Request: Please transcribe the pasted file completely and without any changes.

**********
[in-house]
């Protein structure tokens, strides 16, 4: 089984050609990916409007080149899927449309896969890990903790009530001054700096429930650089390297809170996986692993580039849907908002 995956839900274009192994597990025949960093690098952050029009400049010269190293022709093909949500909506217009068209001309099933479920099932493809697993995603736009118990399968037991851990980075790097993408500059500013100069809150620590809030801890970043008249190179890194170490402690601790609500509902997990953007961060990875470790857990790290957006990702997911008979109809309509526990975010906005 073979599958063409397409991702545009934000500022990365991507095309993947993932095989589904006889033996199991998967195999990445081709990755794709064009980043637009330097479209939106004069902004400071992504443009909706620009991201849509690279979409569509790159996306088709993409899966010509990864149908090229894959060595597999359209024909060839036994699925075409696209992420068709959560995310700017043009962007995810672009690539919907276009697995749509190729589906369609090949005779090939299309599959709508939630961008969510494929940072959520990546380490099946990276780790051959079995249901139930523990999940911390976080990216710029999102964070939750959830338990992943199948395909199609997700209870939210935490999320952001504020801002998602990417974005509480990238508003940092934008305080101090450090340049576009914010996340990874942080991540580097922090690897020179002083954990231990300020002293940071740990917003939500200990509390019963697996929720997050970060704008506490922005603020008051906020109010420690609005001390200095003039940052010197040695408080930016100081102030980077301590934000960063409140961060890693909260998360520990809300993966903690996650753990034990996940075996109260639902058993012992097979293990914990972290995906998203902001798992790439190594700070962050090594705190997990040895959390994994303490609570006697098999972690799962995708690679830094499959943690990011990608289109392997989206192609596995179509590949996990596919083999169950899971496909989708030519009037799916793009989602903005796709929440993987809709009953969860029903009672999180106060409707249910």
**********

[in-house]
């Protein structure tokens, strides 16, 4: 089984050609990916409007080149899927449309896969890990903790009530001054700096429930650089390297809170996986692993580039849907908002 995956839900274009192994597990025949960093690098952050029009400049010269190293022709093909949500909506217009068209001309099933479920099932493809697993995603736009118990399968037991851990980075790097993408500059500013100069809150620590809030801890970043008249190179890194170490402690601790609500509902997990953007961060990875470790857990790290957006990702997911008979109809309509526990975010906005 073979599958063409397409991702545009934000500022990365991507095309993947993932095989589904006889033996199991998967195999990445081709990755794709064009980043637009330097479209939106004069902004400071992504443009909706620009991201849509690279979409569509790159996306088709993409899966010509990864149908090229894959060595597999359209024909060839036994699925075409696209992420068709959560995310700017043009962007995810672009690539919907276009697995749509190729589906369609090949005779090939299309599959709508939630961008969510494929940072959520990546380490099946990276780790051959079995249901139930523990999940911390976080990216710029999102964070939750959830338990992943199948395909199609997700209870939210935490999320952001504020801002998602990417974005509480990238508003940092934008305080101090450090340049576009914010996340990874942080991540580097922090690897020179002083954990231990300020002293940071740990917003939500200990509390019963697996929720997050970060704008506490922005603020008051906020109010420690609005001390200095003039940052010197040695408080930016100081102030980077301590934000960063409140961060890693909260998360520990809300993966903690996650753990034990996940075996109260639902058993012992097979293990914990972290995906998203902001798992790439190594700070962050090594705190997990040895959390994994303490609570006697098999972690799962995708690679830094499959943690990011990608289109392997989206192609596995179509590949996990596919083999169950899971496909989708030519009037799916793009989602903005796709929440993987809709009953969860029903009672999180106060409707249910």